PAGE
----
3/4 cup buttermilk

Frosting
1 8-ounce package cream cheese, room temperature
1 1/2 cups powdered sugar
1/2 cup (1 stick) unsalted butter, room temperature
1 tablespoon finely grated lime peel
1/2 teaspoon vanilla extract

1) Preheat oven to 350 degrees. Line muffin pan with paper liners. Combine flours in medium bowl.
2) Beat butter in large bowl until smooth. Add sugar and beat to blend. Beat in eggs one at a time, then add lime juice and lime peel.
3) Add 1/3 of the flour, then add 1/2 the buttermilk. Add another 1/3 of the flour, then the rest of the buttermilk. Add the remaining flour.
4) Fill each cupcake liner about 1/3 full and bake for 20 to 25 minutes. Let cool in pan briefly, then remove.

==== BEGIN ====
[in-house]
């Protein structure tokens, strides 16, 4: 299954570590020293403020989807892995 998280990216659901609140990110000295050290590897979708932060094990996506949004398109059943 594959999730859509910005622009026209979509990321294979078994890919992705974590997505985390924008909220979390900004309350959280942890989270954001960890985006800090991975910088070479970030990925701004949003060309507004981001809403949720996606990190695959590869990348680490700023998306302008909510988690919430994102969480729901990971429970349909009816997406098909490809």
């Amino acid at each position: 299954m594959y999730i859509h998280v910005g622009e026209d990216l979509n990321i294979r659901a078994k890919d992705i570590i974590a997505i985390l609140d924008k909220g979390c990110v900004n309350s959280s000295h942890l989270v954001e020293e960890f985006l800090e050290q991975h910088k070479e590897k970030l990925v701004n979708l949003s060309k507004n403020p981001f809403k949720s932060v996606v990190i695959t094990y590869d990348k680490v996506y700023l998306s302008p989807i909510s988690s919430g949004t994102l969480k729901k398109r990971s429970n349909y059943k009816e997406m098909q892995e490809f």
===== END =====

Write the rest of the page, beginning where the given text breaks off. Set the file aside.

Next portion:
5) For the frosting, combine all ingredients until smooth and spread or pipe over the cupcakes.

Banana Bread and a Desperate Plea

Apparently I’m not yet over the concept of breakfast week. Or, more accurately, the bananas that ripened all too quickly in my pantry wanted in on the early-morning action.

Speaking of action, this blog has been seeing a lot of it recently. If you’re new here, or even if you’re an old friend, I’d love for you to leave a comment and tell me about yourself–why you’re here, what you like to eat, whether you live in the Triangle and want to be Real Life friends… let me know!

Pretty please?

Recipe adapted from Martha Stewart’s. I added chocolate chips because there was no reason not to.

Banana Bread:
1/2 cup (1 stick) butter, room temperature, plus more for pan
1/2 cup granulated sugar
1/2 cup brown sugar
2 eggs
1 1/2 cups all-purpose flour
1 teaspoon baking soda
1 teaspoon salt
3 very ripe bananas, mashed
1/2 cup buttermilk